The mechanisms underlying the selective targeting of specific brain regions by different neurodegenerative diseases is one of the most intriguing mysteries in medicine. For example, it is known that Alzheimer's disease primarily affects parts of the brain that play a role in memory, whereas Parkinson's disease predominantly affects parts of the brain that are involved in body movement. However, the reasons that other brain regions remain unaffected in these diseases are unknown. A better understanding of the phenomenon of selective vulnerability is required for the development of targeted therapeutic approaches that specifically protect affected neurons, thereby altering the disease course and preventing its progression. Prion diseases are a fascinating group of neurodegenerative diseases because they exhibit a wide phenotypic spectrum caused by different sequence perturbations in a single protein. The possible ways that mutations affecting this protein can cause several distinct neurodegenerative diseases are explored in this Review to highlight the complexity underlying selective vulnerability. The premise of this article is that selective vulnerability is determined by the interaction of specific protein conformers and region-specific microenvironments harboring unique combinations of subcellular components such as metals, chaperones and protein translation machinery. Given the abundance of potential contributory factors in the neurodegenerative process, a better understanding of how these factors interact will provide invaluable insight into disease mechanisms to guide therapeutic discovery.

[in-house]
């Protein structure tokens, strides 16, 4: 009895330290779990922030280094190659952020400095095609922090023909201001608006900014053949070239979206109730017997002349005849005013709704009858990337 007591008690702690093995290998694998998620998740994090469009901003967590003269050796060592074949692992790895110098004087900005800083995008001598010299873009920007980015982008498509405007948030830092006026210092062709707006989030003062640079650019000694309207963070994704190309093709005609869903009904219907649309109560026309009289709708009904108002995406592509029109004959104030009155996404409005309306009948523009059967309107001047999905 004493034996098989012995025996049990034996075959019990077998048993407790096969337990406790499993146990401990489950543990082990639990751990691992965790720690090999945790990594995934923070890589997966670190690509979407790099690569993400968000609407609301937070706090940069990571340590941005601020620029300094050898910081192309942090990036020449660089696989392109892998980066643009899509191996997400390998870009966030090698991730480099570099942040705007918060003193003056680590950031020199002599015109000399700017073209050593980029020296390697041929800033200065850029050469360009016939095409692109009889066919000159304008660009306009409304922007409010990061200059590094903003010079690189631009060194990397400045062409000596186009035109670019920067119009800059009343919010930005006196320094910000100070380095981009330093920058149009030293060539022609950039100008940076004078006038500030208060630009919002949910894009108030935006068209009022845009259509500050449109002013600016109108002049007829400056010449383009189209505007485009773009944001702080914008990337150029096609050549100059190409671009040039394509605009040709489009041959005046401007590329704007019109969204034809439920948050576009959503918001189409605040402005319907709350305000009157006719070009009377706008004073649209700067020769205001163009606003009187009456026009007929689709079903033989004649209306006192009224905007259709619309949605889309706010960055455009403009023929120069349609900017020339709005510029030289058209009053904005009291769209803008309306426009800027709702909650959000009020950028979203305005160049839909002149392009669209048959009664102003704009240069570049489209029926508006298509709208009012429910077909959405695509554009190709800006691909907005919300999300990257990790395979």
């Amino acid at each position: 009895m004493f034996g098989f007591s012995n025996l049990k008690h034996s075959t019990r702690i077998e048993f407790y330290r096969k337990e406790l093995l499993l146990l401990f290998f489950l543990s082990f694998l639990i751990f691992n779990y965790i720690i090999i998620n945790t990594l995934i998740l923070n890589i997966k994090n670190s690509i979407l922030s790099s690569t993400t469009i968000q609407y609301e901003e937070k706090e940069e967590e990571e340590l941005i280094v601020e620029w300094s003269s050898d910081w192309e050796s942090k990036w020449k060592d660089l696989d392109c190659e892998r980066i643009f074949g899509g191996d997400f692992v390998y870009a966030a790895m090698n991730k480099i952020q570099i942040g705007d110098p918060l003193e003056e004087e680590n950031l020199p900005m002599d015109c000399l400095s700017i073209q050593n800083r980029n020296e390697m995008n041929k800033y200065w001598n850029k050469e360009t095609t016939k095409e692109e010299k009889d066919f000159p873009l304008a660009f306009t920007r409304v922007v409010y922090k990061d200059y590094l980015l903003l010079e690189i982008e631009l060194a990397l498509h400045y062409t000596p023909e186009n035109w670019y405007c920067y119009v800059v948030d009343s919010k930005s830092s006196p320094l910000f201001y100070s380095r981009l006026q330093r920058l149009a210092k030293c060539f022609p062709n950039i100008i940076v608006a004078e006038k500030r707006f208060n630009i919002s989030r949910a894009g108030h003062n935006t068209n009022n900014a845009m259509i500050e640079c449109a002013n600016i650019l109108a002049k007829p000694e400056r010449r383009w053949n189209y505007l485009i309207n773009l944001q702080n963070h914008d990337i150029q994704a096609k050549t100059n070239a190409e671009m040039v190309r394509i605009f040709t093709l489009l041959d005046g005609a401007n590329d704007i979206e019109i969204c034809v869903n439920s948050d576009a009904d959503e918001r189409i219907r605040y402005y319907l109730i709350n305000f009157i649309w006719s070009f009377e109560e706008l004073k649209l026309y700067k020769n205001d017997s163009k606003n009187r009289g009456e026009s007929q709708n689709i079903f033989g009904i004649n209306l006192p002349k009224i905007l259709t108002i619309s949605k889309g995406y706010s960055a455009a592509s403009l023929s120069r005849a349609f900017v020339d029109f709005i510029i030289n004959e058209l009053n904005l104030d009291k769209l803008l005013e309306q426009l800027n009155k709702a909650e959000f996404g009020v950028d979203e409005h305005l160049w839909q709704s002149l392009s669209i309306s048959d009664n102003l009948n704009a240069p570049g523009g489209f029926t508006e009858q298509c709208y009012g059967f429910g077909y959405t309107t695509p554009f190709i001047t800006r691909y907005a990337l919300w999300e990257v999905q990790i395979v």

Keywords: Huntington’s disease; Knock-in mice; Neurodegeneration; Neuropathology; Prion diseases; Spinocerebellar ataxia.